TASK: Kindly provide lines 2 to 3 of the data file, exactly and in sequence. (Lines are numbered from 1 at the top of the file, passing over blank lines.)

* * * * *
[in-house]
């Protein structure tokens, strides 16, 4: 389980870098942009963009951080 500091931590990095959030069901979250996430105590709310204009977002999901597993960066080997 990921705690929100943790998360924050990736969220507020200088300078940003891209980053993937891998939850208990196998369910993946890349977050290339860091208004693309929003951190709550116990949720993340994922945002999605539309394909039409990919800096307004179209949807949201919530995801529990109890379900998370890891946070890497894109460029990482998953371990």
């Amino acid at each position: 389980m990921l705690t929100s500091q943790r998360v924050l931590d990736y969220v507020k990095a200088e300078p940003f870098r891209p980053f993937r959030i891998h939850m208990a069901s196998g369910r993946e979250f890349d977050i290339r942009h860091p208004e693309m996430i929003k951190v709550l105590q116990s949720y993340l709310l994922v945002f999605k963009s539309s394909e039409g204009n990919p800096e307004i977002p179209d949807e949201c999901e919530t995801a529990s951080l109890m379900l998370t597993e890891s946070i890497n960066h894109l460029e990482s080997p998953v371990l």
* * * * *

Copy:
């Protein structure tokens, strides 16, 4: 389980870098942009963009951080 500091931590990095959030069901979250996430105590709310204009977002999901597993960066080997 990921705690929100943790998360924050990736969220507020200088300078940003891209980053993937891998939850208990196998369910993946890349977050290339860091208004693309929003951190709550116990949720993340994922945002999605539309394909039409990919800096307004179209949807949201919530995801529990109890379900998370890891946070890497894109460029990482998953371990």
């Amino acid at each position: 389980m990921l705690t929100s500091q943790r998360v924050l931590d990736y969220v507020k990095a200088e300078p940003f870098r891209p980053f993937r959030i891998h939850m208990a069901s196998g369910r993946e979250f890349d977050i290339r942009h860091p208004e693309m996430i929003k951190v709550l105590q116990s949720y993340l709310l994922v945002f999605k963009s539309s394909e039409g204009n990919p800096e307004i977002p179209d949807e949201c999901e919530t995801a529990s951080l109890m379900l998370t597993e890891s946070i890497n960066h894109l460029e990482s080997p998953v371990l």